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Jobs on the rise, but experts still concerned

Last Updated Dec 4, 2020 at 5:13 pm MDT

A flare stack lights the sky along refinery row in Edmonton Alta, on Friday December 28, 2018. The head of Alberta's society of professional biologists is taking issue with the province's suspension of environmental monitoring over COVID-19 fears. THE CANADIAN PRESS/Jason Franson

CALGARY (660 NEWS) – With many people out of work at the beginning of the pandemic, the job market is now rebounding according to Calgary economic development.

The mining and oil and gas extraction and educational services sectors saw the biggest increases along with finance, insurance, and real estate.

President and CEO of Calgary Economic Development (CED) Mary Moran says the removal of the Coal Policy Act in the spring has helped.

“Measures that were put in place, or the lack of measures that were put in place in the mining industry would be spurring some of that growth.”

However, while it helped in the short team, she adds there may not be sustainable growth.

“Even though there might be another boom in the energy industry, it’s just not going to be the job creator that it once was.”

Moran adds the government opening its arms to welcome in tech companies could really benefit the province.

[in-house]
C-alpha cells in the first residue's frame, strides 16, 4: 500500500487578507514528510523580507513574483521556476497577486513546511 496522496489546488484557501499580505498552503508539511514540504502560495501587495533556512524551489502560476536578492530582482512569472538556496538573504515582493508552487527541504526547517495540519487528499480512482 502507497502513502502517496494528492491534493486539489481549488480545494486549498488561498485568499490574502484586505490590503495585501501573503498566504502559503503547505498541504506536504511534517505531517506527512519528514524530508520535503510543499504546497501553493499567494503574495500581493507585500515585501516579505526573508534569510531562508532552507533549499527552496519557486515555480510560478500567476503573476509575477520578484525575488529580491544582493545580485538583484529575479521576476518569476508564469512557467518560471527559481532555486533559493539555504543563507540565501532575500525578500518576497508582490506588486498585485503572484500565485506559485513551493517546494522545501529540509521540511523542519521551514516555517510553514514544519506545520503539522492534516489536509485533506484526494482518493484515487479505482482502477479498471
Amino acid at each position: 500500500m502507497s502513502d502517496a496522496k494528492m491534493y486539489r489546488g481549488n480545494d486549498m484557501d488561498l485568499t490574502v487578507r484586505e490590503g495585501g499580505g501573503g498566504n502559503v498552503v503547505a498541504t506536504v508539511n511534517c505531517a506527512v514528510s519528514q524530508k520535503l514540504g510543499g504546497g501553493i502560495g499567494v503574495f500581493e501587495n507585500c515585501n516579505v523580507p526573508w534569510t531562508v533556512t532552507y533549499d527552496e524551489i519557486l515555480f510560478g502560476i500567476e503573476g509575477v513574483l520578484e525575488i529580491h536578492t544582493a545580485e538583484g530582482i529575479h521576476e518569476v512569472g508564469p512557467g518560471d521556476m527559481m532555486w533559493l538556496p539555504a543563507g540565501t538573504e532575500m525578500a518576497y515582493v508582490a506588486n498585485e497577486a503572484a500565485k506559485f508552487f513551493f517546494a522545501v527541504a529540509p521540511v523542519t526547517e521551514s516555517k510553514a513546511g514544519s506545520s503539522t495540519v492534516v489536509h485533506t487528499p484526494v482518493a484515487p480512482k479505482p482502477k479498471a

“You can build and not just survive here but thrive here as a tech ecosystem,” Moran said.

“We still have a lot of work to do and we’re absolutely delighted because we’ve been on this path for quite a few years and to have the government of Alberta aligned with our vision is really important.”

She says while Alberta is trailing other provinces in that sector, they do have a lot to offer.

“I’m encouraged with what’s happening in the tech ecosystem and I think it’s a great opportunity for Calgary and Alberta, but we have a lot of other work to do too.

“I think the tech sector is on its way to pretty rapid growth.”

However, she says that tech won’t solve all of the province’s problems as it needs to improve diversification and attract larger companies.

She adds that even though malls have been busy, jobs are still being lost.

“We’re quite concerned about that and how much will be disbursed or re-deployed to online shopping and so we can’t do enough to encourage people to buy local and support some of the local businesses here,” Moran said.

“They need help during this time.”

In its latest report, CED says more than 10 thousand jobs were added in the region in November.